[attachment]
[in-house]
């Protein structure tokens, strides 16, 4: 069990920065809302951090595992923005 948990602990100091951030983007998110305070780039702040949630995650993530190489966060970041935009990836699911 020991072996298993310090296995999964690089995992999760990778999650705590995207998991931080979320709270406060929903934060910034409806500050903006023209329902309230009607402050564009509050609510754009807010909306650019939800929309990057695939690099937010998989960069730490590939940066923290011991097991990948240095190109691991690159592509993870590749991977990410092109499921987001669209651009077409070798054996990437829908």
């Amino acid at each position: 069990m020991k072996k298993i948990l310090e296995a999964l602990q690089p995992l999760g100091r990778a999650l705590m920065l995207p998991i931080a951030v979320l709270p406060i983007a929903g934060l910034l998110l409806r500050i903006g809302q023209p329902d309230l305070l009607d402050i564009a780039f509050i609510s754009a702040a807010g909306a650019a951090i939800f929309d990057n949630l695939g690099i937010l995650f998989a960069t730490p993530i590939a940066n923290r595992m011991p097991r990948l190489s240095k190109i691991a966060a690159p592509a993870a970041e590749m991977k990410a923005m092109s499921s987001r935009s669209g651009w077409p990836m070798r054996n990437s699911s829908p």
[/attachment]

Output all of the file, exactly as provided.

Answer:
[in-house]
């Protein structure tokens, strides 16, 4: 069990920065809302951090595992923005 948990602990100091951030983007998110305070780039702040949630995650993530190489966060970041935009990836699911 020991072996298993310090296995999964690089995992999760990778999650705590995207998991931080979320709270406060929903934060910034409806500050903006023209329902309230009607402050564009509050609510754009807010909306650019939800929309990057695939690099937010998989960069730490590939940066923290011991097991990948240095190109691991690159592509993870590749991977990410092109499921987001669209651009077409070798054996990437829908």
């Amino acid at each position: 069990m020991k072996k298993i948990l310090e296995a999964l602990q690089p995992l999760g100091r990778a999650l705590m920065l995207p998991i931080a951030v979320l709270p406060i983007a929903g934060l910034l998110l409806r500050i903006g809302q023209p329902d309230l305070l009607d402050i564009a780039f509050i609510s754009a702040a807010g909306a650019a951090i939800f929309d990057n949630l695939g690099i937010l995650f998989a960069t730490p993530i590939a940066n923290r595992m011991p097991r990948l190489s240095k190109i691991a966060a690159p592509a993870a970041e590749m991977k990410a923005m092109s499921s987001r935009s669209g651009w077409p990836m070798r054996n990437s699911s829908p």